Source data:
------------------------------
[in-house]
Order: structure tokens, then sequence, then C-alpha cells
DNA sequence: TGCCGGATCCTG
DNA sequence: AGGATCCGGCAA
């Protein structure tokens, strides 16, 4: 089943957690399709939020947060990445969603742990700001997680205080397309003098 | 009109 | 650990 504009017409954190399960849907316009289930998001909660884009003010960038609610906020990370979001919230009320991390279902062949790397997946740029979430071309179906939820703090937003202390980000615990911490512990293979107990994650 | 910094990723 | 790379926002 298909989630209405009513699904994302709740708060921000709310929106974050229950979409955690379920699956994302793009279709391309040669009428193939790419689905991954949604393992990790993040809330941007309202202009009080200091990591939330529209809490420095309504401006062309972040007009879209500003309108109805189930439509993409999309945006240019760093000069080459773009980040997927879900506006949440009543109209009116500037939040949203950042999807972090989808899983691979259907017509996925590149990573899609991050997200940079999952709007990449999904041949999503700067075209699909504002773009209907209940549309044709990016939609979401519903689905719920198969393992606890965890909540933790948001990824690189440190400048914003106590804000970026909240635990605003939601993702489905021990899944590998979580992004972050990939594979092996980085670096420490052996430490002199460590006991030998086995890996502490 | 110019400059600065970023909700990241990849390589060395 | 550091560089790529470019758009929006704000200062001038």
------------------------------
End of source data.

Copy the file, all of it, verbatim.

[in-house]
Order: structure tokens, then sequence, then C-alpha cells
DNA sequence: TGCCGGATCCTG
DNA sequence: AGGATCCGGCAA
């Protein structure tokens, strides 16, 4: 089943957690399709939020947060990445969603742990700001997680205080397309003098 | 009109 | 650990 504009017409954190399960849907316009289930998001909660884009003010960038609610906020990370979001919230009320991390279902062949790397997946740029979430071309179906939820703090937003202390980000615990911490512990293979107990994650 | 910094990723 | 790379926002 298909989630209405009513699904994302709740708060921000709310929106974050229950979409955690379920699956994302793009279709391309040669009428193939790419689905991954949604393992990790993040809330941007309202202009009080200091990591939330529209809490420095309504401006062309972040007009879209500003309108109805189930439509993409999309945006240019760093000069080459773009980040997927879900506006949440009543109209009116500037939040949203950042999807972090989808899983691979259907017509996925590149990573899609991050997200940079999952709007990449999904041949999503700067075209699909504002773009209907209940549309044709990016939609979401519903689905719920198969393992606890965890909540933790948001990824690189440190400048914003106590804000970026909240635990605003939601993702489905021990899944590998979580992004972050990939594979092996980085670096420490052996430490002199460590006991030998086995890996502490 | 110019400059600065970023909700990241990849390589060395 | 550091560089790529470019758009929006704000200062001038």